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Category: Posted: March 10, 2014 0 comments
millennialsYou’ve heard of millennials right? Those weird looking new people that are starting to enter our organizations? Countless articles have already been written about them but the tone seems to be one of “freaking out.” Millennials are being painted as these type of far-off aliens who are going to be inhabiting our world and changing everything. So, let me assure you that there is no need to panic. Yes, it’s true, millennials will be the majority of the workforce in the next few years and yes, this does mean introducing new attitudes and ways of working and thinking about work. But there are three reasons why you shouldn’t freak out…  Read the article
Category: Posted: December 05, 2013 0 comments

five piecesWhen it comes to the future of work there are a few key trends which business leaders need to pay attention to. Understanding these trends will allow organizations to better prepare and adapt to the changes which are impacting the way we work. These five trends are: 1) changing behaviors which are being shaped by social media entering the enterprise 2) new collaborative technologies 3) a shift to the “cloud” 4) millennials soon becoming the majority workforce and 5) mobility and “connecting to work.”

Behaviors shaped by social media entering the enterprise

Much of what we are seeing inside of our organizations as it relates to “social” collaboration is being fueled by what is happening in the consumer web. Technologies such as… Read the article
Category: Posted: December 05, 2012 0 comments

Based on a research report Chess Media Group released last year on the State of Enterprise 2.0 Collaboration, the most common types of IT resistance to collaboration are: it’s not a priority, there are security issues or threats, no manpower, and no budget.  Let’s take a look at each one in more detail and explore how to deal with them when they come up.

It’s Not a Priority

As with the manager resistance, fear and lack of education are a factor in why this isn’t a priority.  However, it’s true there are situations in which an organization is focused on other projects and needs to wait until they are completed before investing in something else.  I would recommend asking the IT folks why this isn’t a priority.  I have also found that bringing business and IT professionals together to discuss priorities often makes for interesting and enlightening discussions.  If employees and executives decide that effective collaboration and communication is a priority, IT usually follows.  You don’t want to separate IT from the decision-making process as their approval and input are integral.  Bring them into the conversation and try to understand their perspective.  Sometimes IT leads the collaboration initiative and team members in this department may not all agree on things such as security or feasibility.  Education is also a crucial...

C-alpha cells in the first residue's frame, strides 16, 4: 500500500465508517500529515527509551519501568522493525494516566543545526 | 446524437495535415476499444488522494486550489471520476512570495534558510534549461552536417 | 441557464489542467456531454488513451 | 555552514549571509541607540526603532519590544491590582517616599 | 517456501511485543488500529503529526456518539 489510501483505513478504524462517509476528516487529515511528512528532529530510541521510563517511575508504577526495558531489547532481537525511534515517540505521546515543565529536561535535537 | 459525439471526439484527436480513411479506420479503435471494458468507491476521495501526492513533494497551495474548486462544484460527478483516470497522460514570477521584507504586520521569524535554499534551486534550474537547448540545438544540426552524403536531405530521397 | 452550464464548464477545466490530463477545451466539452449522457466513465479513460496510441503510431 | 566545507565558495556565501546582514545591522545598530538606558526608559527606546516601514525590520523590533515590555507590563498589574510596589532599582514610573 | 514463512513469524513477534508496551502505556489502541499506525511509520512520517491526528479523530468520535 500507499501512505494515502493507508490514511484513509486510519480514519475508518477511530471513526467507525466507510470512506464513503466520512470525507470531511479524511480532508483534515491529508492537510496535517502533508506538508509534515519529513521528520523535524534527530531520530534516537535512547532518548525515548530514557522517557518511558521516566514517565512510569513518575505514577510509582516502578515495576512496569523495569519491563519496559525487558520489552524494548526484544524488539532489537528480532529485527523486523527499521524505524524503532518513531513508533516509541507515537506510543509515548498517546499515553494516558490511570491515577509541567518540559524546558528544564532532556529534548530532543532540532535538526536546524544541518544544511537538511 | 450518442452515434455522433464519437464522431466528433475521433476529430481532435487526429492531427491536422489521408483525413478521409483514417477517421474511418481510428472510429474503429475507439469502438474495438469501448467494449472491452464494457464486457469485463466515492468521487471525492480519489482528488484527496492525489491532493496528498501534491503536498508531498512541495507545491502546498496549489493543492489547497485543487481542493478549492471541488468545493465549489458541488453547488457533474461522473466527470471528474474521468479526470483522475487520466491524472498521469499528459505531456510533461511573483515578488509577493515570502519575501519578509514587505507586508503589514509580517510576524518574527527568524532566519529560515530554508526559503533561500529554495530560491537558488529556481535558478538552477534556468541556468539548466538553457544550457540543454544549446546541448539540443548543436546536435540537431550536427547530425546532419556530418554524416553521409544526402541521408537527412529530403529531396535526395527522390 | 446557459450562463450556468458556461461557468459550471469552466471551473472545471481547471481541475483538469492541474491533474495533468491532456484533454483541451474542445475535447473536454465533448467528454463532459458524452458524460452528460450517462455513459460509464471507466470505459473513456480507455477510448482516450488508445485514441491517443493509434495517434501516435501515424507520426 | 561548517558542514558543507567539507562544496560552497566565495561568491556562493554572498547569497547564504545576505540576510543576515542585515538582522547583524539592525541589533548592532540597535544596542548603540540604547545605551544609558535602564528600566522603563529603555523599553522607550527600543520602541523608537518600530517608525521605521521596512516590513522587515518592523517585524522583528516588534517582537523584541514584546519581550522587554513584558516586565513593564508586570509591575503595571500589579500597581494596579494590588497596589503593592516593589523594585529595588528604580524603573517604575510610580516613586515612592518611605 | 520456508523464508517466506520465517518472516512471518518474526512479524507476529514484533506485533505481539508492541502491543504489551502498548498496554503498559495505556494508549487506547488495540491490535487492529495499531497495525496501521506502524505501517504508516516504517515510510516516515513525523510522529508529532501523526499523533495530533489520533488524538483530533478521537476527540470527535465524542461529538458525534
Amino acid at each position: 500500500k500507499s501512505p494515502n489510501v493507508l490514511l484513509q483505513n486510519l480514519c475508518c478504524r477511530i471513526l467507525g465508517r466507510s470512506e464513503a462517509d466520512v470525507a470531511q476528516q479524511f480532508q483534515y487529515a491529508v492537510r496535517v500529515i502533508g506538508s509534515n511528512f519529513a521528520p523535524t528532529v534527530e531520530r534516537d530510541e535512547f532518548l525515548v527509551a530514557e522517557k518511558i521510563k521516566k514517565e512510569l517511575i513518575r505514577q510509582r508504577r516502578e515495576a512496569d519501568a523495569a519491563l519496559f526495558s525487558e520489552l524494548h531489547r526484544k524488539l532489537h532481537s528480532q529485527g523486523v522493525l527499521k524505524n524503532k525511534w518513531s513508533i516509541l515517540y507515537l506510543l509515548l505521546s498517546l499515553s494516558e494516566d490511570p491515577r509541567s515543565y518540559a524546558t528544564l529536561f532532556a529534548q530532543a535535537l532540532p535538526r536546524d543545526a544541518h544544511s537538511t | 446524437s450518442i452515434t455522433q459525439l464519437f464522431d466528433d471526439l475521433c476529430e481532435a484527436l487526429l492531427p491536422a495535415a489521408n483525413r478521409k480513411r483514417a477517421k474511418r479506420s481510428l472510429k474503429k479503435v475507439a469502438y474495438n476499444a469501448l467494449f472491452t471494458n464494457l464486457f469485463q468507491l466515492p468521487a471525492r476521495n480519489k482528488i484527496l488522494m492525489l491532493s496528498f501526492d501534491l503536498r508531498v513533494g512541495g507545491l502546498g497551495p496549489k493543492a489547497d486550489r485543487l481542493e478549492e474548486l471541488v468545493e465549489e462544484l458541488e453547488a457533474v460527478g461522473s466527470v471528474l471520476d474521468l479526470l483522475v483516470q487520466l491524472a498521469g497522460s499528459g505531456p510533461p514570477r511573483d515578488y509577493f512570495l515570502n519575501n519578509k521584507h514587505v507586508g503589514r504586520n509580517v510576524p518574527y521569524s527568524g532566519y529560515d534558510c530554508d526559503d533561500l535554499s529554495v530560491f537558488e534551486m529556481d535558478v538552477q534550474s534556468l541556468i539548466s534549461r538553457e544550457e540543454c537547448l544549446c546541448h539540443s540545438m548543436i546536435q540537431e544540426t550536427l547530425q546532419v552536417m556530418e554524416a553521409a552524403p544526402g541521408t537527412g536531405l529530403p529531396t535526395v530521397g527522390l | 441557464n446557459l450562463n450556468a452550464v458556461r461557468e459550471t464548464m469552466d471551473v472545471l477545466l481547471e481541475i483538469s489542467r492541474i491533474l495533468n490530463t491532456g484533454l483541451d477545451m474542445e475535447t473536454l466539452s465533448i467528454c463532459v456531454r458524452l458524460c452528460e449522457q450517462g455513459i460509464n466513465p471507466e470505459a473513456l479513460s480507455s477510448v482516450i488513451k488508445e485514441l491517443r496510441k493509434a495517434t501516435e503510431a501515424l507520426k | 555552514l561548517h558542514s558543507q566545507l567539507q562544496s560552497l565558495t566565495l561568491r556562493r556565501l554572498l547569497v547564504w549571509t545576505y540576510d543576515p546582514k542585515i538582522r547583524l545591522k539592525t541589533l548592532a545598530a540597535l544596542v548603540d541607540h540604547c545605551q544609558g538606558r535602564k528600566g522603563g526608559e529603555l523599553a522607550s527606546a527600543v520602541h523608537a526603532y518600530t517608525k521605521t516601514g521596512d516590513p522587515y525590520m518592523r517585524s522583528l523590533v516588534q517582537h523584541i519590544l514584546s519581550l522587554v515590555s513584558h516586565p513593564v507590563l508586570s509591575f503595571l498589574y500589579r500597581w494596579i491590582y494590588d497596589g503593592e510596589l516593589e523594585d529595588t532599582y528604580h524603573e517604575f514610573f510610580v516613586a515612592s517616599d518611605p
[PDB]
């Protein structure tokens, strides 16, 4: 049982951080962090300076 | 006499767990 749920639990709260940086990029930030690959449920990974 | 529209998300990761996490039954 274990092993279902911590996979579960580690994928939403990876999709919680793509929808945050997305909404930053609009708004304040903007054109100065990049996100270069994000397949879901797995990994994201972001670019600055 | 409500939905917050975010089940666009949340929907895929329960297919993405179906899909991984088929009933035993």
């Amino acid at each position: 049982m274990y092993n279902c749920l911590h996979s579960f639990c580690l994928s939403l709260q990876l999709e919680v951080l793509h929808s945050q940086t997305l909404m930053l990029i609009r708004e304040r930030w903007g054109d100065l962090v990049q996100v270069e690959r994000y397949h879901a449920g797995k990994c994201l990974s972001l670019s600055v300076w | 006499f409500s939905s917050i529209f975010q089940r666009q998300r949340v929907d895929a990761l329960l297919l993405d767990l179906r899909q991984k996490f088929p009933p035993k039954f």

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Category: Posted: November 05, 2012 0 comments
I’m not quite sure when this happened but at some point we began relying more on technology to make decisions for us and less on people.  How many times have we been faced with a situation were a customer service representative tells us, “I’m sorry the system won’t let us do that.”  Oftentimes there is a logical reason for why you need something done or changed and the system just doesn’t allow that to happen so you end up trying to find a workaround which ends up causing more problems in the end.  Most of us experience this daily in one way or another; whether we are dealing with flight upgrades, purchasing a product at a store, or going to the gym.  Technology ultimately drives virtually everything we do.
We rely on technology to tell us how to deal with and how to interact with people which can become a problem. What’s a bigger problem is the fact that people are designing these systems to make sure that the technology keeps us from coloring outside of the lines.
Eventually this will lead to the death of human decision making altogether.  Technology exists to help support human decision making, to provide alternative options, to help analyze decisions, and to help guide the decision making process; not to take it over entirely.  It’s actually a bit scary because if we continue to go down this path it’s hard to not imagine a future where we ultimately just act out the behaviors or actions that technology tells us to.  In other words technology ...  Read the article